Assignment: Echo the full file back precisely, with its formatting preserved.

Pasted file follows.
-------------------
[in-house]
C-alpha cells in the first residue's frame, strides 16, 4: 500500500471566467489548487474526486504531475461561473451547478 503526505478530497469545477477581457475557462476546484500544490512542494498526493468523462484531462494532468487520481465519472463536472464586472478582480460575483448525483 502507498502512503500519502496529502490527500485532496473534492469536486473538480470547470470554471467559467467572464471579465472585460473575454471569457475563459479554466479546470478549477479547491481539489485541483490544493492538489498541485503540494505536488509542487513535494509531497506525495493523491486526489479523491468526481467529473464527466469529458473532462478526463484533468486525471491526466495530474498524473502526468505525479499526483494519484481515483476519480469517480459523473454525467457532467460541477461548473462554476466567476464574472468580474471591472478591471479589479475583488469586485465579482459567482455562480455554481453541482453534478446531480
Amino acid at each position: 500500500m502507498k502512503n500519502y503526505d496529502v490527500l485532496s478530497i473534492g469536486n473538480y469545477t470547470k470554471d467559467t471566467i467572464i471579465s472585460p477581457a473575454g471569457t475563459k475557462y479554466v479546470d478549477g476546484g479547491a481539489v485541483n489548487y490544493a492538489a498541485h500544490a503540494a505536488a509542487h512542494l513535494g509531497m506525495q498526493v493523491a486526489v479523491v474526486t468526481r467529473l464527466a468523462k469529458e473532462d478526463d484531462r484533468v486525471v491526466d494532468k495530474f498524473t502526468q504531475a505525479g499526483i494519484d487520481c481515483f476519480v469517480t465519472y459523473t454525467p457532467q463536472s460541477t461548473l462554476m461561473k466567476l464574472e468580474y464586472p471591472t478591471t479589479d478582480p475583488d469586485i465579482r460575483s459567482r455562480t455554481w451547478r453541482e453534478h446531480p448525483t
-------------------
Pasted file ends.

[in-house]
C-alpha cells in the first residue's frame, strides 16, 4: 500500500471566467489548487474526486504531475461561473451547478 503526505478530497469545477477581457475557462476546484500544490512542494498526493468523462484531462494532468487520481465519472463536472464586472478582480460575483448525483 502507498502512503500519502496529502490527500485532496473534492469536486473538480470547470470554471467559467467572464471579465472585460473575454471569457475563459479554466479546470478549477479547491481539489485541483490544493492538489498541485503540494505536488509542487513535494509531497506525495493523491486526489479523491468526481467529473464527466469529458473532462478526463484533468486525471491526466495530474498524473502526468505525479499526483494519484481515483476519480469517480459523473454525467457532467460541477461548473462554476466567476464574472468580474471591472478591471479589479475583488469586485465579482459567482455562480455554481453541482453534478446531480
Amino acid at each position: 500500500m502507498k502512503n500519502y503526505d496529502v490527500l485532496s478530497i473534492g469536486n473538480y469545477t470547470k470554471d467559467t471566467i467572464i471579465s472585460p477581457a473575454g471569457t475563459k475557462y479554466v479546470d478549477g476546484g479547491a481539489v485541483n489548487y490544493a492538489a498541485h500544490a503540494a505536488a509542487h512542494l513535494g509531497m506525495q498526493v493523491a486526489v479523491v474526486t468526481r467529473l464527466a468523462k469529458e473532462d478526463d484531462r484533468v486525471v491526466d494532468k495530474f498524473t502526468q504531475a505525479g499526483i494519484d487520481c481515483f476519480v469517480t465519472y459523473t454525467p457532467q463536472s460541477t461548473l462554476m461561473k466567476l464574472e468580474y464586472p471591472t478591471t479589479d478582480p475583488d469586485i465579482r460575483s459567482r455562480t455554481w451547478r453541482e453534478h446531480p448525483t